One, people are resources to be burned up and so that they become shops that hire people to burn them out and then hire more people, burn them out and keep going on. That does not work very well, especially if you are trying to be a transformational organization. The counter to that is where people are your most precious resource, and you intend to empower them for greatness. Then you have to make the necessary investments in your people so that they have got the relevant skill set. That is long-term planning.

Where people are your most precious resource, and you intend to empower them for greatness; you have to make the necessary investments in your people so that they have got the relevant skill set, you are doing long-term planning.

I will give you some concrete examples. Every single year we make goal statements. These are the goals that we want each of our employees to do; those goals tie back to the strategic plans, which connect with the business case for the university. These combine with the quarterly counseling sessions for some of our employees because even though we are a public university, some of our employees are on incentive plans. Moreover, then that incentive plan ties into to their performance of those specific outcomes.

The other thing is, if you are trying to empower people for greatness, you have to hold them accountable for doing great things, setting higher goals. In my organization what that means is, we only hire A-plus players. They need to have the technical skills and the soft skills, Sam was talking about -for the business facing, and they need to have emotional maturity. Moreover, I am getting old and cranky, but I only hire people smarter than me. Besides, my wife says, that should be the easiest thing I do every day. Once we get them, we want to keep those A-plus players and then compensate them.

Sanjog: Where we talk about compensation and even with the environment or the lens that you mentioned, Sam, what people problems do you still see in your organization or similar organizations to yours?

If you are trying to empower people for greatness, you have to hold them accountable for doing great things

Sam: Employees do not become problem employees from day one. Every employee starts out with giving their best and contributing to the organization so that they can grow in their career. Over time, that changes because of the other reasons. Some of the reasons that we discovered were, we fail to equip our employees with the right tools to do their job. We fail to empower them to make decisions and always wait for management to do it. We fail to recognize them when they do a good job when they accomplish something.

The compensation you talked about is not only intrinsic; there is extrinsic compensation and inherent compensation. Many employees like to be recognized, to feel like they own something and they are contributing towards the vision and mission of the organization like Curtis said. In our team a year ago, I went to an exercise, and I met with about 108 ITS employees. Moreover, I met with them as individuals. Throughout my one-on-one meetings without supervisors, we discovered five different things that came up:

  1. Communication was an issue
  2. Career development pathways,
  3. Participatory decision-making,
  4. Workload and a
  5. Clear vision.

These are the five categories of issues that we discovered. If you look at those, none of them relate to being underpaid. People want to be part of the IT organization, they want to be a part of the decision-making process, and they want the leadership to tell them where we are headed.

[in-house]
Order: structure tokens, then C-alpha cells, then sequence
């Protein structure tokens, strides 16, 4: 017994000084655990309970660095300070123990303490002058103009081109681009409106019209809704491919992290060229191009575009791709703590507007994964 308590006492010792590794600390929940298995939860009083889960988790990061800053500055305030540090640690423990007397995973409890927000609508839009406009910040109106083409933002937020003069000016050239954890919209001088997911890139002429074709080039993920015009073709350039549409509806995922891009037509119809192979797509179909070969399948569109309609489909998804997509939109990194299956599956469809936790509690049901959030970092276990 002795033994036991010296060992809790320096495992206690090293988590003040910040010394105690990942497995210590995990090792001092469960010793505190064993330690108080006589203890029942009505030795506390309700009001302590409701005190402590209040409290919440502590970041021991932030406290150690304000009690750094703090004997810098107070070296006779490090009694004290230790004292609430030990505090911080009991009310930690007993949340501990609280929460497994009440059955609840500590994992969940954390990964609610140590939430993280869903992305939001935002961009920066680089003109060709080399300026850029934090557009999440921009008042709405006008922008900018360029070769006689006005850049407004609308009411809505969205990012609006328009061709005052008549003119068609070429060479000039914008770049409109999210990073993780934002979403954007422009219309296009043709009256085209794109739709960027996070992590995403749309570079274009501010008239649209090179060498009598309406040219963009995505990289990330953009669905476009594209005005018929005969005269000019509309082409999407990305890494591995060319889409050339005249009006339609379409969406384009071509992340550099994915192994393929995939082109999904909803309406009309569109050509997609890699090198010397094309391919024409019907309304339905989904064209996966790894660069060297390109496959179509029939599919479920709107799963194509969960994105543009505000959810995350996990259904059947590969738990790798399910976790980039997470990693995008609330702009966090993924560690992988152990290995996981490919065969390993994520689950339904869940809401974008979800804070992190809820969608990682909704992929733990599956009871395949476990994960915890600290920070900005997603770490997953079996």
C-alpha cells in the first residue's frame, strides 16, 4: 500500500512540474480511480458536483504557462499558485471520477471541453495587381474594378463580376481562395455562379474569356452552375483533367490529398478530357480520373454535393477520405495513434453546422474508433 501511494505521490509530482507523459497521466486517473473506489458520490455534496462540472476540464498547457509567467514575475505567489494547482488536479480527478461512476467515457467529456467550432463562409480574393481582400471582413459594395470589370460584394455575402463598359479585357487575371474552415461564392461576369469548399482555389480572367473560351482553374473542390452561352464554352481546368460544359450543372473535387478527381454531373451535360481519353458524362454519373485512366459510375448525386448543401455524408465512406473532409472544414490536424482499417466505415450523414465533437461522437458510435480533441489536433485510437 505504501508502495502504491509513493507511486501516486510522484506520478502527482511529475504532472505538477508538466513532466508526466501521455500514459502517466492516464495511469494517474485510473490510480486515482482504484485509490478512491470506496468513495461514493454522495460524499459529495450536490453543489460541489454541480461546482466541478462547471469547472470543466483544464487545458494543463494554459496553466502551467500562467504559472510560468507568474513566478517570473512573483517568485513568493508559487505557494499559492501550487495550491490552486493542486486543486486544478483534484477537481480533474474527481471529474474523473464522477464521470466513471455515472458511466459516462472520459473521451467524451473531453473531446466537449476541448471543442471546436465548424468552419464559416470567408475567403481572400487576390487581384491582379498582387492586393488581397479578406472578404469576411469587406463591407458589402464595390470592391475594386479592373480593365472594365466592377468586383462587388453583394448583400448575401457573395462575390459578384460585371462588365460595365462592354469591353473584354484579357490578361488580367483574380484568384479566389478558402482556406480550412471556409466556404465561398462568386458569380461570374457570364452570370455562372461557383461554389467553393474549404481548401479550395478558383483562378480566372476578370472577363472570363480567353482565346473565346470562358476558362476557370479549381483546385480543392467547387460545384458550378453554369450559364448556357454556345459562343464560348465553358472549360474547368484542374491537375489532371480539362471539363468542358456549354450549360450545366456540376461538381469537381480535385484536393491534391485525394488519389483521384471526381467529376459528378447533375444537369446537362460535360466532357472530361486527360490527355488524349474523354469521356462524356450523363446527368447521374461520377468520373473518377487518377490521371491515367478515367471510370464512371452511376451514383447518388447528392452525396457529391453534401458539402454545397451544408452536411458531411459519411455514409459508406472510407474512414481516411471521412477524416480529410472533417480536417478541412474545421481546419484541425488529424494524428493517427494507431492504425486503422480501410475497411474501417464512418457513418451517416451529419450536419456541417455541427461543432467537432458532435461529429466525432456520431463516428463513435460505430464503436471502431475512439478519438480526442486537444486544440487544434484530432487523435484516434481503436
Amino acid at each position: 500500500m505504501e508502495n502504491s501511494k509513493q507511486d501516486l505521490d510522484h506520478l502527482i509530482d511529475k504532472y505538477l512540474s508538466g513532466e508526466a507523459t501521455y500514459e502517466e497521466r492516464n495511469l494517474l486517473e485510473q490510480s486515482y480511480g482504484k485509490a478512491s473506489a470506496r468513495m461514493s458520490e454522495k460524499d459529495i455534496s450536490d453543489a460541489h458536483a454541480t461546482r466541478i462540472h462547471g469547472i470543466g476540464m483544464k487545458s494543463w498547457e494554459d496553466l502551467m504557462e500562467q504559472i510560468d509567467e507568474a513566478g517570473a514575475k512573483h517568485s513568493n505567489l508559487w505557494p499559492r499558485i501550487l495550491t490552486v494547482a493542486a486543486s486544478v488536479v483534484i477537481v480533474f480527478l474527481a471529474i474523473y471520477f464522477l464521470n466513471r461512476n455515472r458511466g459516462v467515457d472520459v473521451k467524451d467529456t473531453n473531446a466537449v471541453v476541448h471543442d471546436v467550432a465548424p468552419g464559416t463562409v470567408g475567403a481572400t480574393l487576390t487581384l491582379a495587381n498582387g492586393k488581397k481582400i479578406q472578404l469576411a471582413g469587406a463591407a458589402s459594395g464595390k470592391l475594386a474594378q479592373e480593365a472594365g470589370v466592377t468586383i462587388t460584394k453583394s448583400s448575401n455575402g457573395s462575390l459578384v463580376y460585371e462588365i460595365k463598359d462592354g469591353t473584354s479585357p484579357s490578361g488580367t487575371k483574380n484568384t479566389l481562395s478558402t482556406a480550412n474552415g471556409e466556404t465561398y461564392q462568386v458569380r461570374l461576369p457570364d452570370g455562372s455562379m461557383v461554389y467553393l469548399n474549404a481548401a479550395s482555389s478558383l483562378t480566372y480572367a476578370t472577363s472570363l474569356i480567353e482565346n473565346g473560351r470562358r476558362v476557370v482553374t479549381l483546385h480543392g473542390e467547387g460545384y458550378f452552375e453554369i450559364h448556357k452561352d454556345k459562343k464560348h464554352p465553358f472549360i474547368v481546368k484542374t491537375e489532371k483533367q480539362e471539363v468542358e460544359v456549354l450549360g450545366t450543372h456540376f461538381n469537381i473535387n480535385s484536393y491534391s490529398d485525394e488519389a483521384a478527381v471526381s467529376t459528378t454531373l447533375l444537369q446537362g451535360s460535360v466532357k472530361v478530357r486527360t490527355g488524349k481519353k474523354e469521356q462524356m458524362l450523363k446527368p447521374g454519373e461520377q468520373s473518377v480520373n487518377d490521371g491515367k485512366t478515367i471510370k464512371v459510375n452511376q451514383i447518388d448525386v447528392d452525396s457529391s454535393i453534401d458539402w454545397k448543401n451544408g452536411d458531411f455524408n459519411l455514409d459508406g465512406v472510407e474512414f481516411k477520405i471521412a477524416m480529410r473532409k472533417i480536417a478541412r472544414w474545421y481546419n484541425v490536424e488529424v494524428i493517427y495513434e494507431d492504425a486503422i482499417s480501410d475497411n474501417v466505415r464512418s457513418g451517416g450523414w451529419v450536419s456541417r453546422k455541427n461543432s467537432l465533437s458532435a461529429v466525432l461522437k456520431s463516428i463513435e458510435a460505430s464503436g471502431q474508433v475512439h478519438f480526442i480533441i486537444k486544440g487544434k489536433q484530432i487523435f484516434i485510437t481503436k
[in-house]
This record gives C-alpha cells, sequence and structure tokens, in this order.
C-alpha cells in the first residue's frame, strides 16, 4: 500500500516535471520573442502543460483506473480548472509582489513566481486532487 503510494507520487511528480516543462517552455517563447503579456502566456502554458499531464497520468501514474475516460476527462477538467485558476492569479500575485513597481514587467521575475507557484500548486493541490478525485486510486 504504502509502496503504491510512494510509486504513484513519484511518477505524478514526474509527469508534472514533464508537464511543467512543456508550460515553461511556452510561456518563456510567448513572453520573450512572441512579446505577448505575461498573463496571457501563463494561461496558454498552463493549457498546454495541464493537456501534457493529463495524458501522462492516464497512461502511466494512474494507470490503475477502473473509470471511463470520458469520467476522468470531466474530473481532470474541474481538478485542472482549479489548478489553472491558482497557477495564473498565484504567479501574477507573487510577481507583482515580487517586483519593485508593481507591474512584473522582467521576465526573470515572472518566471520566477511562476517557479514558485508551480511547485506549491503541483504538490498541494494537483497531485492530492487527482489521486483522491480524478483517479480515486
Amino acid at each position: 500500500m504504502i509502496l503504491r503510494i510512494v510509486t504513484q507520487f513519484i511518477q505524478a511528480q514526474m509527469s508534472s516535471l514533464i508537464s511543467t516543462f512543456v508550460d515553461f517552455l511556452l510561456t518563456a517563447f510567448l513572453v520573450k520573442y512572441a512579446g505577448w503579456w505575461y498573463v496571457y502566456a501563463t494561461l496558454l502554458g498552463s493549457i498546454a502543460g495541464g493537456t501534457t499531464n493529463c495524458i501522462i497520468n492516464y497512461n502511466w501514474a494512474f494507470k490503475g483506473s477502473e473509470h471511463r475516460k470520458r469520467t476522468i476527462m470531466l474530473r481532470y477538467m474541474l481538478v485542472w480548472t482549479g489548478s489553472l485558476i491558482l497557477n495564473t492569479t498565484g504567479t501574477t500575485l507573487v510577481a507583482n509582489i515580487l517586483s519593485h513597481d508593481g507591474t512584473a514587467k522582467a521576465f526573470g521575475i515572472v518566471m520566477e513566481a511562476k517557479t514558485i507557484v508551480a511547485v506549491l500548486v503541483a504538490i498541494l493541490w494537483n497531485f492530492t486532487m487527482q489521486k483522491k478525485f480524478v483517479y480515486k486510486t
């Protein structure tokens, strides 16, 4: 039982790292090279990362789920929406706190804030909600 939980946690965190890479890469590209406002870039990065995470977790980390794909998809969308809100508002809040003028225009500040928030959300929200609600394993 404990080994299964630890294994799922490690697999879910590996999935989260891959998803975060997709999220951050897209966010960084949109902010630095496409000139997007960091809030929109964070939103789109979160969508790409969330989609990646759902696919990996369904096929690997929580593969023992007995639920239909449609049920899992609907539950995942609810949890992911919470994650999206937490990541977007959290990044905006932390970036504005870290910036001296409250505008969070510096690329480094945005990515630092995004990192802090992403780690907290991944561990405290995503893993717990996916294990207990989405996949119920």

These are the five categories of issues that we discovered. None of them relate to being underpaid. People want to be part of the IT organization, they want to be a part of the decision-making process, and they want the leadership to tell them where we are headed. Instead of saying these are your paths for today and this is what I want you to accomplish, we want them to become a part of the mission of the institution and a part of the strategic plan. As a part of our discovery last year, we started doing the professional development plans. Like Curtis had mentioned earlier, these professional development plans focus on their career development pathways, of where they want their next step to be and how as an organization we can help them get there.

In about a year, we are heading in the right direction but those are the five top issues that we identified, and then we further did some grilling. I will be able to answer more questions as we go along in this show, to say how we have addressed each one of those issues.

Sanjog: That is great, thanks, Sam. Curtis, would you want to add to the inventory of problems that were reported?

Curtis: Yeah. Sam was talking about lack of empowerment, but sometimes within IT, people get into a niche, and they engage in what I call occupational hobbies, things that used to be essential to work but no longer matter. They no longer represent how that work gets done. That misalignment can cause problems in an organization because we are looking for people that are quick and critical thinkers. They need to come in and move through the organization and solve different problems. We hope they will be with us for a long time, but they are going to solve lots of various issues, instead of repetitive tasks.

Sometimes you see IT, people get into a niche, and they engage in what I call occupational hobbies, things that used to be essential to work but no longer matter.

I completely agree with the idea of empowering people to do great things by ensuring recognition. Let me give you s... Read Full Transcript v  

 

Contributors

Samuel Sudhakar, Chief Information Officer and Vice President for Information Technology Services, California State University, San Bernardino

Dr. Samuel Sudhakar serves as the Chief Information Officer and Vice President for Information Technology Services at California State University, San Bernardino where he provides leadership to Academic, Administrative, Infrastructure Techn... More   View all posts

Curtis Carver, Vice President and Chief Information Officer, University of Alabama at Birmingham

Dr. Carver was named vice president for information technology and chief information officer in June 2015, following a national search. In this role as servant leader and enabler of others, he leads a team of dedicated professionals focus... More   View all posts